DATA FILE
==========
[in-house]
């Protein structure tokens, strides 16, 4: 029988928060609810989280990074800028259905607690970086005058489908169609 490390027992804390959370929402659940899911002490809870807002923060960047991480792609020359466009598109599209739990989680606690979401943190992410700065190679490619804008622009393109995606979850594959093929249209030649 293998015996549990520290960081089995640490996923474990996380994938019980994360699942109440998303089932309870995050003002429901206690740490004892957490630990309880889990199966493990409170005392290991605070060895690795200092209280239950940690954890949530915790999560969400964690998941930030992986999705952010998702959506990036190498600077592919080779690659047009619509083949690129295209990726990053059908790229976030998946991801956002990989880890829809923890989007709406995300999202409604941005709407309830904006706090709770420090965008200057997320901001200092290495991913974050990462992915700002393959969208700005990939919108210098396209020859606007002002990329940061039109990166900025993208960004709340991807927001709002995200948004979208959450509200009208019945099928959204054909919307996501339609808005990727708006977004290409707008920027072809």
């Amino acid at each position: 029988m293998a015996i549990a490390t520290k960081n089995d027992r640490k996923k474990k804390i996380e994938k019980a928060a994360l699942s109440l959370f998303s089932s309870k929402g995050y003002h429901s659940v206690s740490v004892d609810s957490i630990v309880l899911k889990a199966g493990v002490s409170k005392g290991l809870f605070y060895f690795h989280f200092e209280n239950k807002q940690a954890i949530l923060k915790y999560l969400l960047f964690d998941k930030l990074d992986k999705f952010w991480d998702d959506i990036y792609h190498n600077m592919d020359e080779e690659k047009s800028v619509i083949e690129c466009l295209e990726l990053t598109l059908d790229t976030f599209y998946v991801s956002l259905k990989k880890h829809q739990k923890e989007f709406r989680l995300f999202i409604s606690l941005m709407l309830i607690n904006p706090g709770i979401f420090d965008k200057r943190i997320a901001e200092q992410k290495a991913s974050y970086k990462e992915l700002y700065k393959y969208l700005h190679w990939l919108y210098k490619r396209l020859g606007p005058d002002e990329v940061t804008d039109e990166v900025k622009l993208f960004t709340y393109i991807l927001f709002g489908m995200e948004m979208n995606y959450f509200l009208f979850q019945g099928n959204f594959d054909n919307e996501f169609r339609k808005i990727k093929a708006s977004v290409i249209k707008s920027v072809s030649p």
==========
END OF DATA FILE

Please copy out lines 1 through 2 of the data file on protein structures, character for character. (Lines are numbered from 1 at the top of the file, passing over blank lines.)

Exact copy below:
[in-house]
């Protein structure tokens, strides 16, 4: 029988928060609810989280990074800028259905607690970086005058489908169609 490390027992804390959370929402659940899911002490809870807002923060960047991480792609020359466009598109599209739990989680606690979401943190992410700065190679490619804008622009393109995606979850594959093929249209030649 293998015996549990520290960081089995640490996923474990996380994938019980994360699942109440998303089932309870995050003002429901206690740490004892957490630990309880889990199966493990409170005392290991605070060895690795200092209280239950940690954890949530915790999560969400964690998941930030992986999705952010998702959506990036190498600077592919080779690659047009619509083949690129295209990726990053059908790229976030998946991801956002990989880890829809923890989007709406995300999202409604941005709407309830904006706090709770420090965008200057997320901001200092290495991913974050990462992915700002393959969208700005990939919108210098396209020859606007002002990329940061039109990166900025993208960004709340991807927001709002995200948004979208959450509200009208019945099928959204054909919307996501339609808005990727708006977004290409707008920027072809």